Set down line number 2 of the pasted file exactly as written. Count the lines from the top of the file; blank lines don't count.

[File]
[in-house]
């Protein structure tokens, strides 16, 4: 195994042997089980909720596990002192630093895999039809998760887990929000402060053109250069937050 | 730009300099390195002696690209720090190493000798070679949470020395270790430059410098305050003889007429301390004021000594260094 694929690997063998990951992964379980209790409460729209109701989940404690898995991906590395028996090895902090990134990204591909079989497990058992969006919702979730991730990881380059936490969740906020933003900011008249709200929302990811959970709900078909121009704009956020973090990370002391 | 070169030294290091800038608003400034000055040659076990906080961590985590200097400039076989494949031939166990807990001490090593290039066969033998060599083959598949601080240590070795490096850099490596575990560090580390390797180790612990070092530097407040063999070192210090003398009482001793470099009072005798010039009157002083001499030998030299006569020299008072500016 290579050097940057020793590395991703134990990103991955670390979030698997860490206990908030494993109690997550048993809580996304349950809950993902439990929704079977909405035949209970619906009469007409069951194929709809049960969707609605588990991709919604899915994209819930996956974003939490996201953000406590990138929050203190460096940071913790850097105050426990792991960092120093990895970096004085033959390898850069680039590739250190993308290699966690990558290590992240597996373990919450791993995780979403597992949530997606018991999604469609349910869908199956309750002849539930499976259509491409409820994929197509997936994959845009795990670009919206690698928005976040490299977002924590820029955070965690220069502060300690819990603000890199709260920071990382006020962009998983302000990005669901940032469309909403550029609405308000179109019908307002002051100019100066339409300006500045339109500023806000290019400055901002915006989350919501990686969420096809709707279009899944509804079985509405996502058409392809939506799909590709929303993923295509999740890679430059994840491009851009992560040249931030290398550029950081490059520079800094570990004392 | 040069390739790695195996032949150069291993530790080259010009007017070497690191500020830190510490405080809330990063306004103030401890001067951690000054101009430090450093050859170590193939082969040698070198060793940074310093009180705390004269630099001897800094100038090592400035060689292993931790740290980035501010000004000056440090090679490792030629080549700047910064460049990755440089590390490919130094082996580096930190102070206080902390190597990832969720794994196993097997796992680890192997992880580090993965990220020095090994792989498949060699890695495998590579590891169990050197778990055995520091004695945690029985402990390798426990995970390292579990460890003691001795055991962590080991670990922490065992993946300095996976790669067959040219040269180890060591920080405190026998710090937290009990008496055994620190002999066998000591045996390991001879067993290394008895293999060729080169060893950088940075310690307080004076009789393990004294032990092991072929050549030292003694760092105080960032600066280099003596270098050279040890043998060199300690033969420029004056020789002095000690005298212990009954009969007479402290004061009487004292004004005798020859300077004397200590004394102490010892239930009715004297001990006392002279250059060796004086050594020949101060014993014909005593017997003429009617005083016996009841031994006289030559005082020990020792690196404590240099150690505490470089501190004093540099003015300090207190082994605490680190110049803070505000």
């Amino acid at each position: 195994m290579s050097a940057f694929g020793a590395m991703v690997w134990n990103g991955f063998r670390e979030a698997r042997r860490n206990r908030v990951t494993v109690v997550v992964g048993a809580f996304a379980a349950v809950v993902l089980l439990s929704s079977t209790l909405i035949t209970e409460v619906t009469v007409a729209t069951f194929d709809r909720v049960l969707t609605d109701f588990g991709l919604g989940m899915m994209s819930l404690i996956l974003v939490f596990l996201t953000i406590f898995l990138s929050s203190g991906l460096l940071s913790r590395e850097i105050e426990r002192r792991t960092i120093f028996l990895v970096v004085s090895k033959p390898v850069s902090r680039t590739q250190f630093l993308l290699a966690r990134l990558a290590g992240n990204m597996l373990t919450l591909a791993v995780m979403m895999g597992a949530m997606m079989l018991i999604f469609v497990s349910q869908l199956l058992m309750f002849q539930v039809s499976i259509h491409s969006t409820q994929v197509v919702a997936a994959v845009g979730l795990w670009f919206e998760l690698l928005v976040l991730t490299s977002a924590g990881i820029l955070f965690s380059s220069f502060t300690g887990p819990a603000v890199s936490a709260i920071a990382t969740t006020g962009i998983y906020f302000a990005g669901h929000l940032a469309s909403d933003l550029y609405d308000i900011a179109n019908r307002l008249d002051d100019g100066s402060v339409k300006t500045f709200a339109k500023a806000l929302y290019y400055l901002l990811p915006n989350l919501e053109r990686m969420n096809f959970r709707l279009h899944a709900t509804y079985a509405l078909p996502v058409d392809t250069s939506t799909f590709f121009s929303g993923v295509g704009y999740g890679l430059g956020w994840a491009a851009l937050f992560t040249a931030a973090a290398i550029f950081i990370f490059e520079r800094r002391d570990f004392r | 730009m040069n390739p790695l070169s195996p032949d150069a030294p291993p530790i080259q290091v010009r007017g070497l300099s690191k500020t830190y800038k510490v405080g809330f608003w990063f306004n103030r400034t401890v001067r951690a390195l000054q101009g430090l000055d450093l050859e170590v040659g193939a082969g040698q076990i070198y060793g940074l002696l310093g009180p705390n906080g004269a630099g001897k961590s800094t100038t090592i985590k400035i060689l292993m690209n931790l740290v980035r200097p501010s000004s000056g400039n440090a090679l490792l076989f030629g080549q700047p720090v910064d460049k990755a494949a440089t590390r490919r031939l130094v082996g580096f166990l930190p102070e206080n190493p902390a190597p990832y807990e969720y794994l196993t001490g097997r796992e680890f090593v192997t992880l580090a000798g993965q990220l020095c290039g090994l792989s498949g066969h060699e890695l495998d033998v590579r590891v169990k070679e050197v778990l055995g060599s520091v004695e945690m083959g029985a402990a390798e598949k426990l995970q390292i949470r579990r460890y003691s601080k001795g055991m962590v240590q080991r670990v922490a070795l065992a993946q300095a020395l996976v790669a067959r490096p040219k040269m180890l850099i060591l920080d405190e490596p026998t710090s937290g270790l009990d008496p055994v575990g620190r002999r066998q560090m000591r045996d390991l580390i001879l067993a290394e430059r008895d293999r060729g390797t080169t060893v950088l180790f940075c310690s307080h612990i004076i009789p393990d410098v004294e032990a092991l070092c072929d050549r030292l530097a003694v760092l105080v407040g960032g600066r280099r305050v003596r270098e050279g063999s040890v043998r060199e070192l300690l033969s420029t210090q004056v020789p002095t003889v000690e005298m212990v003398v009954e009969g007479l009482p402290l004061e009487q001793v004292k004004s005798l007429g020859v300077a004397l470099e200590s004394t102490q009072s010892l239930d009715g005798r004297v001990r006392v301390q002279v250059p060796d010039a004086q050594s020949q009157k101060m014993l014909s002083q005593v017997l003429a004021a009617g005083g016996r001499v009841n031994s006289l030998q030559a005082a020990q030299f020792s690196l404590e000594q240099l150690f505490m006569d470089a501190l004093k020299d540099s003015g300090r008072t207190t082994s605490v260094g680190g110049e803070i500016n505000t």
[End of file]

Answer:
């Protein structure tokens, strides 16, 4: 195994042997089980909720596990002192630093895999039809998760887990929000402060053109250069937050 | 730009300099390195002696690209720090190493000798070679949470020395270790430059410098305050003889007429301390004021000594260094 694929690997063998990951992964379980209790409460729209109701989940404690898995991906590395028996090895902090990134990204591909079989497990058992969006919702979730991730990881380059936490969740906020933003900011008249709200929302990811959970709900078909121009704009956020973090990370002391 | 070169030294290091800038608003400034000055040659076990906080961590985590200097400039076989494949031939166990807990001490090593290039066969033998060599083959598949601080240590070795490096850099490596575990560090580390390797180790612990070092530097407040063999070192210090003398009482001793470099009072005798010039009157002083001499030998030299006569020299008072500016 290579050097940057020793590395991703134990990103991955670390979030698997860490206990908030494993109690997550048993809580996304349950809950993902439990929704079977909405035949209970619906009469007409069951194929709809049960969707609605588990991709919604899915994209819930996956974003939490996201953000406590990138929050203190460096940071913790850097105050426990792991960092120093990895970096004085033959390898850069680039590739250190993308290699966690990558290590992240597996373990919450791993995780979403597992949530997606018991999604469609349910869908199956309750002849539930499976259509491409409820994929197509997936994959845009795990670009919206690698928005976040490299977002924590820029955070965690220069502060300690819990603000890199709260920071990382006020962009998983302000990005669901940032469309909403550029609405308000179109019908307002002051100019100066339409300006500045339109500023806000290019400055901002915006989350919501990686969420096809709707279009899944509804079985509405996502058409392809939506799909590709929303993923295509999740890679430059994840491009851009992560040249931030290398550029950081490059520079800094570990004392 | 040069390739790695195996032949150069291993530790080259010009007017070497690191500020830190510490405080809330990063306004103030401890001067951690000054101009430090450093050859170590193939082969040698070198060793940074310093009180705390004269630099001897800094100038090592400035060689292993931790740290980035501010000004000056440090090679490792030629080549700047910064460049990755440089590390490919130094082996580096930190102070206080902390190597990832969720794994196993097997796992680890192997992880580090993965990220020095090994792989498949060699890695495998590579590891169990050197778990055995520091004695945690029985402990390798426990995970390292579990460890003691001795055991962590080991670990922490065992993946300095996976790669067959040219040269180890060591920080405190026998710090937290009990008496055994620190002999066998000591045996390991001879067993290394008895293999060729080169060893950088940075310690307080004076009789393990004294032990092991072929050549030292003694760092105080960032600066280099003596270098050279040890043998060199300690033969420029004056020789002095000690005298212990009954009969007479402290004061009487004292004004005798020859300077004397200590004394102490010892239930009715004297001990006392002279250059060796004086050594020949101060014993014909005593017997003429009617005083016996009841031994006289030559005082020990020792690196404590240099150690505490470089501190004093540099003015300090207190082994605490680190110049803070505000």